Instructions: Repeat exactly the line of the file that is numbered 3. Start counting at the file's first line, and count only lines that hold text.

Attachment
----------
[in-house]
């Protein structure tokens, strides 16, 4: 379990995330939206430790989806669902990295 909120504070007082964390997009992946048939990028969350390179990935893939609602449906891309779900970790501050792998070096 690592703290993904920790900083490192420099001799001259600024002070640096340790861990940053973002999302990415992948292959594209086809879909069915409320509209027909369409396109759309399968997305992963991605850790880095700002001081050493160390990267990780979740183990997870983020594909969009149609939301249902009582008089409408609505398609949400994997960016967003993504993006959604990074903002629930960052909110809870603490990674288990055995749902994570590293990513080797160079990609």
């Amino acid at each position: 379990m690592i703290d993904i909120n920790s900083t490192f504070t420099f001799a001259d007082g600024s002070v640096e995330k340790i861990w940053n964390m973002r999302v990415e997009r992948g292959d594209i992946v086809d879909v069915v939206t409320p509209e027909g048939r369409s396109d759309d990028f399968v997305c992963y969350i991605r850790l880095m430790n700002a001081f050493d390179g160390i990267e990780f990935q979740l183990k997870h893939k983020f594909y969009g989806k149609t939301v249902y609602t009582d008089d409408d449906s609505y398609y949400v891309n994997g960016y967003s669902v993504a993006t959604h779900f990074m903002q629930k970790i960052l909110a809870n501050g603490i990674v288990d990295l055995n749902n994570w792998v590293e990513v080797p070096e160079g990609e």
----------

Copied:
């Amino acid at each position: 379990m690592i703290d993904i909120n920790s900083t490192f504070t420099f001799a001259d007082g600024s002070v640096e995330k340790i861990w940053n964390m973002r999302v990415e997009r992948g292959d594209i992946v086809d879909v069915v939206t409320p509209e027909g048939r369409s396109d759309d990028f399968v997305c992963y969350i991605r850790l880095m430790n700002a001081f050493d390179g160390i990267e990780f990935q979740l183990k997870h893939k983020f594909y969009g989806k149609t939301v249902y609602t009582d008089d409408d449906s609505y398609y949400v891309n994997g960016y967003s669902v993504a993006t959604h779900f990074m903002q629930k970790i960052l909110a809870n501050g603490i990674v288990d990295l055995n749902n994570w792998v590293e990513v080797p070096e160079g990609e």